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How to defeat social engineering attacks

Avast Blog – 5.24.22

If you have heard of the process of social engineering, the ability of a hacker to trick you into divulging your private details, then you might have come across ethical hacker Rachel Tobac. She’s the CEO of SocialProof Security and board member of Women in Security and Privacy. I virtually attended one of her more recent talks, during which she explained her craft and gave some suggestions on how we all can improve our personal security and make her job more difficult.

Source: How to defeat social engineering attacks

The biggest financial scams of 2022

Avast Blog – 5.23.22

The year is not even half over, but the FTC has already logged almost 500,000 fraud scams and over 300,000 cases of identity theft since January. According to the UN, an additional 782 million people have come online during the pandemic, raising the number of internet users globally from 4.1 billion to 4.9 billion. This increase brought a wealth of new and not-yet-savvy victims to the world of cybercrime, unfortunately at the same time that scams were growing more sophisticated and tricky.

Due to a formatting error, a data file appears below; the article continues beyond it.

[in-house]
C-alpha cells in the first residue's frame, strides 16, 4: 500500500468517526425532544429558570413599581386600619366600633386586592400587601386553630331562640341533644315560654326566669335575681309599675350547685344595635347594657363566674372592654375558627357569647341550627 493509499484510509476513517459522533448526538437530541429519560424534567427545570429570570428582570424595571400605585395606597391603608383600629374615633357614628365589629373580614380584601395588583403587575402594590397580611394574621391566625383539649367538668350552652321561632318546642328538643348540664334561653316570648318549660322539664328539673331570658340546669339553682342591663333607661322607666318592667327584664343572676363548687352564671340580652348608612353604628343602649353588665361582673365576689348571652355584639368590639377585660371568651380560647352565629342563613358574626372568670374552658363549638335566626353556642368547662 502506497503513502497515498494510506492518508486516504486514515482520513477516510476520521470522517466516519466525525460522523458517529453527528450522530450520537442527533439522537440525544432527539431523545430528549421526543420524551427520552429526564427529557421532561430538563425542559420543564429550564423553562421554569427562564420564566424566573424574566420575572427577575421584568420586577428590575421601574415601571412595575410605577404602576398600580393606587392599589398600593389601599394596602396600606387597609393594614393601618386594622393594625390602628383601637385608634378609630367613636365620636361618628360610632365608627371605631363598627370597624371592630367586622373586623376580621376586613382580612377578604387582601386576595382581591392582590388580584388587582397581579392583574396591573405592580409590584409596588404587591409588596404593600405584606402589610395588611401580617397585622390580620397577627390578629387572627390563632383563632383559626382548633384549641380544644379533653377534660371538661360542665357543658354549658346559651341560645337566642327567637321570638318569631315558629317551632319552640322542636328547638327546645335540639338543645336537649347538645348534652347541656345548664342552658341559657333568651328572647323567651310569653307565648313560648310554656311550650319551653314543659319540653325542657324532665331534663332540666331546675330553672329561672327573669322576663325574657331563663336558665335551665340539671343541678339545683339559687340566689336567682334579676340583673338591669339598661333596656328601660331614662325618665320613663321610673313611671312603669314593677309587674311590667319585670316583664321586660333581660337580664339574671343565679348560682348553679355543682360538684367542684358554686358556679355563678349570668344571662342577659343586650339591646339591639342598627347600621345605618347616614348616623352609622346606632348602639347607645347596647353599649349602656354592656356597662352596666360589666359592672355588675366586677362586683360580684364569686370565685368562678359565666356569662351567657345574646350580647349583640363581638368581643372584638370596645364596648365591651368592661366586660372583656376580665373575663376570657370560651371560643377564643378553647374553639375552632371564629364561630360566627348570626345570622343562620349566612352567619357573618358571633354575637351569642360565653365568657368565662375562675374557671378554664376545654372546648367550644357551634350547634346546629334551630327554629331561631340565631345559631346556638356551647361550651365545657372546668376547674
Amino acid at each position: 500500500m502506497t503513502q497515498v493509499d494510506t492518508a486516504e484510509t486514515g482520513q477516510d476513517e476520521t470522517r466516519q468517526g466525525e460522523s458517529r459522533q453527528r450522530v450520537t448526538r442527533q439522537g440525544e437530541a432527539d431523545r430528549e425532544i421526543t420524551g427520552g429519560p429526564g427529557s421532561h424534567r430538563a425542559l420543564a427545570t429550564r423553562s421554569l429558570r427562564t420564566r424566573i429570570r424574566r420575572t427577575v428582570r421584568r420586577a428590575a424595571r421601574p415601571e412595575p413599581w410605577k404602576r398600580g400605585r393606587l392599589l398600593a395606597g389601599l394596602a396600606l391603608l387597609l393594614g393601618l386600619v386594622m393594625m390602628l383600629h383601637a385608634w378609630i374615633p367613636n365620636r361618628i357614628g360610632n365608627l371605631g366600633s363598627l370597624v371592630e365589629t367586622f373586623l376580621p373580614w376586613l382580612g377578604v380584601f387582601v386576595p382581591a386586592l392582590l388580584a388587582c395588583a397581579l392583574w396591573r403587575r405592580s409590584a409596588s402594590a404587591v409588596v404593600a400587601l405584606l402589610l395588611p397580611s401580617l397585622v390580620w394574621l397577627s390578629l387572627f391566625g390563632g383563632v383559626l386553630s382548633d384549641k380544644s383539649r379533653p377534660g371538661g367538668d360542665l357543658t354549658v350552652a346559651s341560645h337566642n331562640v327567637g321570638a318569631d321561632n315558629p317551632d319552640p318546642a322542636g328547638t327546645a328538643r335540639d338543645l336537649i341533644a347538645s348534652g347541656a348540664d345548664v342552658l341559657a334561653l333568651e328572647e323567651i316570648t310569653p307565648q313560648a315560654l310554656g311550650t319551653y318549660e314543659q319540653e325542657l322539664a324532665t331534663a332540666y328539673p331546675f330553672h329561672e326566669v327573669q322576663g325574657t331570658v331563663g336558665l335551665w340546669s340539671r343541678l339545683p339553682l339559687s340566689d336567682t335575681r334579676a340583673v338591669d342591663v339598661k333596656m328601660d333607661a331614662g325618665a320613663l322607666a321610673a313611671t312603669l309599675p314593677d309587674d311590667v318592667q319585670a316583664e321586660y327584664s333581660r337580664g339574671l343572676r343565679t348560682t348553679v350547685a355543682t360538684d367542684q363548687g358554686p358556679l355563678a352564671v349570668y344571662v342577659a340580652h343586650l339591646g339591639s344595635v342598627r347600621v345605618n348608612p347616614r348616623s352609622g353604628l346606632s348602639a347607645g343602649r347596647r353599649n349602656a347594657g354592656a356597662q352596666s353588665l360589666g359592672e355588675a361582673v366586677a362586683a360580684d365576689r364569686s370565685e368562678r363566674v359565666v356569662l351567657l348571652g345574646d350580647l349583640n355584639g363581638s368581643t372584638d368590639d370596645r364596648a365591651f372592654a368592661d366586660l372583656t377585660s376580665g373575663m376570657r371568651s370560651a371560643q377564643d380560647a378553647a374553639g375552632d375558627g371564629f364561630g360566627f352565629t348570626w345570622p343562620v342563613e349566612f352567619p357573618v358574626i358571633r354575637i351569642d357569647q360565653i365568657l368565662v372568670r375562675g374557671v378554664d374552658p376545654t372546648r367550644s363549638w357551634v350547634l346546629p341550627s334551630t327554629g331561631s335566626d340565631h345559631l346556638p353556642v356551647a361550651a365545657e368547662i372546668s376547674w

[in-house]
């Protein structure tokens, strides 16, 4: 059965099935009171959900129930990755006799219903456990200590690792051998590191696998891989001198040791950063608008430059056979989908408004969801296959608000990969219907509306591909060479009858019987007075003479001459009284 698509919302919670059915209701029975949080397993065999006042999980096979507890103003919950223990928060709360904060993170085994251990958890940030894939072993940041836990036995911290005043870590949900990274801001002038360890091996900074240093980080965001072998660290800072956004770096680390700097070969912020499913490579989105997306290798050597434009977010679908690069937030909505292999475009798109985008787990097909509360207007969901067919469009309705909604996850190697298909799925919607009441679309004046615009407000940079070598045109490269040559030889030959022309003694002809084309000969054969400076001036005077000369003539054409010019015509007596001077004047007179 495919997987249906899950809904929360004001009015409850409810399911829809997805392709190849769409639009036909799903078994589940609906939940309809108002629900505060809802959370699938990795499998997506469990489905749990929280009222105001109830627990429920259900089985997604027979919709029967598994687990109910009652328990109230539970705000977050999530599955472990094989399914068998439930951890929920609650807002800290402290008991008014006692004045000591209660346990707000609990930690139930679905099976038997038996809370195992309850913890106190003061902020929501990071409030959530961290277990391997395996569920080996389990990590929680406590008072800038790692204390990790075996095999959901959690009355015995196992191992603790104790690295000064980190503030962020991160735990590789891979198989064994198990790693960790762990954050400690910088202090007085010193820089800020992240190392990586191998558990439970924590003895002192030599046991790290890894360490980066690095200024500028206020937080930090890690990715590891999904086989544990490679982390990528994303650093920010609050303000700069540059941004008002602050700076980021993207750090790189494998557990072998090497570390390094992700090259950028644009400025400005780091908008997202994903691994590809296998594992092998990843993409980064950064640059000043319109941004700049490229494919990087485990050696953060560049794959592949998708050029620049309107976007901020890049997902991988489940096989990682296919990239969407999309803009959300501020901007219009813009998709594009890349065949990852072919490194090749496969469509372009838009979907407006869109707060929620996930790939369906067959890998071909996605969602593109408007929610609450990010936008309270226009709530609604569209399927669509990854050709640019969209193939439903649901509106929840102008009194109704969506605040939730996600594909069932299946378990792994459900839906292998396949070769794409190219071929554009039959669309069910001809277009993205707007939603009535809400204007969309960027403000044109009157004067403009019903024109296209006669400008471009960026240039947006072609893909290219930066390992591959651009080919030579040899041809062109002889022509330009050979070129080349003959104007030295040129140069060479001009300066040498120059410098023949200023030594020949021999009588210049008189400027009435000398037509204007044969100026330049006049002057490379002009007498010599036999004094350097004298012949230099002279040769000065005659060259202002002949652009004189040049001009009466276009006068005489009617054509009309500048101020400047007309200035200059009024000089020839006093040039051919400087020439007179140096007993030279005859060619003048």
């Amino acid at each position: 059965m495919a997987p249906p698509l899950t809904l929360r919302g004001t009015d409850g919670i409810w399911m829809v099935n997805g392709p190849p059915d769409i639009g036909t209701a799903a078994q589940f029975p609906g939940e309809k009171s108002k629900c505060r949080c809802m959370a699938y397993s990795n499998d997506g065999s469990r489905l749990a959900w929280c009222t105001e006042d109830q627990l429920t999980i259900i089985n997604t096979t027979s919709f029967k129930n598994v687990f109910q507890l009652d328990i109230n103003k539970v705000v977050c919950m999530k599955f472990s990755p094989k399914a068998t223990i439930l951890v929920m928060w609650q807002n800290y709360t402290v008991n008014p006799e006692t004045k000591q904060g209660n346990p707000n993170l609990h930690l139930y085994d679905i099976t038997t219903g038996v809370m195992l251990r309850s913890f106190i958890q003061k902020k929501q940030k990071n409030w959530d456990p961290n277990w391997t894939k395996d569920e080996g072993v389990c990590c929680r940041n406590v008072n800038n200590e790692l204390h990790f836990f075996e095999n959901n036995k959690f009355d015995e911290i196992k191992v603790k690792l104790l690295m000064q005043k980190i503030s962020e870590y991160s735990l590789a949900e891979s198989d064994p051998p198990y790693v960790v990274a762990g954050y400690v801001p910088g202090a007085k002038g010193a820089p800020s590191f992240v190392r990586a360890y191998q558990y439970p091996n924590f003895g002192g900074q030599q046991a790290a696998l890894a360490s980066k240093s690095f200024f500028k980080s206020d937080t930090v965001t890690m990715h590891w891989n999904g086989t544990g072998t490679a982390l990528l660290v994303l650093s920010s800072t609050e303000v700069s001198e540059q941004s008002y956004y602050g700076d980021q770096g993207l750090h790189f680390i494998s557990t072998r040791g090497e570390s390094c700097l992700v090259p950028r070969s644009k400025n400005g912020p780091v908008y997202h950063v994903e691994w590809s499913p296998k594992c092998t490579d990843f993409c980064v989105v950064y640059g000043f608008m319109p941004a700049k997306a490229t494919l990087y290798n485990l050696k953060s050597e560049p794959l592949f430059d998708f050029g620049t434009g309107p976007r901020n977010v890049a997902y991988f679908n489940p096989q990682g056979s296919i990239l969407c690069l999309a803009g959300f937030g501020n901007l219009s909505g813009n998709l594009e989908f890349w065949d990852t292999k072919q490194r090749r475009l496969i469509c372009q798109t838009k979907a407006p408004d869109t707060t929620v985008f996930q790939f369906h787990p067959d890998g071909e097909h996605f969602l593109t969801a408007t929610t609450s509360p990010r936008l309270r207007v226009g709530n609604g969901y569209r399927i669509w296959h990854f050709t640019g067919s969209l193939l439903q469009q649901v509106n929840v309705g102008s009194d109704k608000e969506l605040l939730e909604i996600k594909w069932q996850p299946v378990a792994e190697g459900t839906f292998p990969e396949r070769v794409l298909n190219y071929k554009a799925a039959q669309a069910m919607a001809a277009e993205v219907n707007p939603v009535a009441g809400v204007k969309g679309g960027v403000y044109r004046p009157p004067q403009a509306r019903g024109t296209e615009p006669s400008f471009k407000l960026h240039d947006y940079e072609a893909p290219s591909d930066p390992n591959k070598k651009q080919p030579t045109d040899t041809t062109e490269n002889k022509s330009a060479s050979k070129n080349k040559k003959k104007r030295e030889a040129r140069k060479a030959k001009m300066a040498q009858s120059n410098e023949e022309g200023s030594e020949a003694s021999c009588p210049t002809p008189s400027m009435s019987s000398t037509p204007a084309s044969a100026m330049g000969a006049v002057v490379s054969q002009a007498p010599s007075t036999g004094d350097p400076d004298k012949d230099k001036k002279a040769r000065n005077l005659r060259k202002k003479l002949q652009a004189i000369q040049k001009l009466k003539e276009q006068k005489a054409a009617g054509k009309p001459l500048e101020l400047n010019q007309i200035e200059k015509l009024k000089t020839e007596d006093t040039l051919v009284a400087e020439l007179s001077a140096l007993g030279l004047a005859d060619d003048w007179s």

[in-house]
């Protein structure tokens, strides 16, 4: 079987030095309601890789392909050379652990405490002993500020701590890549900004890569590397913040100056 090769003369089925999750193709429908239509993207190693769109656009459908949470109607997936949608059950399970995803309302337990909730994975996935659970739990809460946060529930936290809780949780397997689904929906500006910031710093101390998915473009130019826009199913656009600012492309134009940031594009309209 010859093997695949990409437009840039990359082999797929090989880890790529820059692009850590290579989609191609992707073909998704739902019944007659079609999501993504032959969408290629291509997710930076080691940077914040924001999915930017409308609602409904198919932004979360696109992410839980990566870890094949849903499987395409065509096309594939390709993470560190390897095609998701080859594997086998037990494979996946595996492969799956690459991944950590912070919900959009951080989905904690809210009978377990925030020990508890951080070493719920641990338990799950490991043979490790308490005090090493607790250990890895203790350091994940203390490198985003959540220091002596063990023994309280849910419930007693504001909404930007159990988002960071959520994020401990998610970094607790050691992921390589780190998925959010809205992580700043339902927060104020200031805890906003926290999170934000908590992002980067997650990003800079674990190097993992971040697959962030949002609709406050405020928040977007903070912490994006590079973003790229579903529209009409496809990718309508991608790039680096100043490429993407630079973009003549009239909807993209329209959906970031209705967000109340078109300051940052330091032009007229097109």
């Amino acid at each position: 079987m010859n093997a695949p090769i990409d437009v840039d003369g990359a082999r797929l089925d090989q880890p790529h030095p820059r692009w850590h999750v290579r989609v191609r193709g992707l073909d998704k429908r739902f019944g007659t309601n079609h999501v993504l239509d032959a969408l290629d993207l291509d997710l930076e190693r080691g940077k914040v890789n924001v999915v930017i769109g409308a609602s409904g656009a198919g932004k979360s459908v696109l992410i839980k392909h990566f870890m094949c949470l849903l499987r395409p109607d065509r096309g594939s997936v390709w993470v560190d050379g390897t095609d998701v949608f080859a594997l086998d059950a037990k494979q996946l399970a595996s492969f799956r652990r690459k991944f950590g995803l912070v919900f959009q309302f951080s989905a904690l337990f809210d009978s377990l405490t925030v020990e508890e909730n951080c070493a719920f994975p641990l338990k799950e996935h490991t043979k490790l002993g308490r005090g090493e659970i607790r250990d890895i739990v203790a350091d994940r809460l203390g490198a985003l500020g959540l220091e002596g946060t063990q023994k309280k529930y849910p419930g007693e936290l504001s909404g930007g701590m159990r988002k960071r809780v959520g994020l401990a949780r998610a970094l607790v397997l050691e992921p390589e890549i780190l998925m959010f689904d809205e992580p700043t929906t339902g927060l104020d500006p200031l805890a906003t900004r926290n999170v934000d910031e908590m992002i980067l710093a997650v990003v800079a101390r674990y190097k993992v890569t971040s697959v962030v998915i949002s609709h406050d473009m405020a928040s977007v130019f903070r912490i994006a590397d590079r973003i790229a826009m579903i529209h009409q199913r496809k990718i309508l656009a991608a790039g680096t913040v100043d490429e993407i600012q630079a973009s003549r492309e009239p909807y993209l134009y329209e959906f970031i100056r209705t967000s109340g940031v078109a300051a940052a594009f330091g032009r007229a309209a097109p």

Source: The biggest financial scams of 2022

Just because your iPhone is powered off doesn’t mean it can’t be attacked

Avast Blog – 5.19.22

Did you know that even when your iPhone is turned off, some of its components are still getting power? Researchers have found this to be one of the reasons why a new attack vector can operate without your knowledge. The issue lies with the iPhone’s Low Power Mode (LPM) and the fact that while using this functionality, certain communications chips continue to operate. Apple’s LPM features were introduced as part of iOS 15 and enable things such as Find My Phone, which can continue to track and function when a phone is turned off.

Source: Just because your iPhone is powered off doesn’t mean it can’t be attacked

Show off your NFT on Instagram

Avast Blog – 5.14.22

Meta CEO Mark Zuckerberg announced in a Facebook post this week that Instagram is testing digital collectibles so users can display NFTs on their profiles by linking their third-party digital wallets. NFTs, or non-fungible tokens, are unique digital files that live on a blockchain, thus tying the ownership of each file to one individual. While a jpeg of the NFT could be copied ad infinitum, the owner of the original is identified by the blockchain data. “NFTs are a thing, that’s clear,” said Avast Security Evangelist Luis Corrons. “In fact, Twitter already made the first move, and, of course, Meta’s Instagram doesn’t want to get left behind.”

Source: Show off your NFT on Instagram

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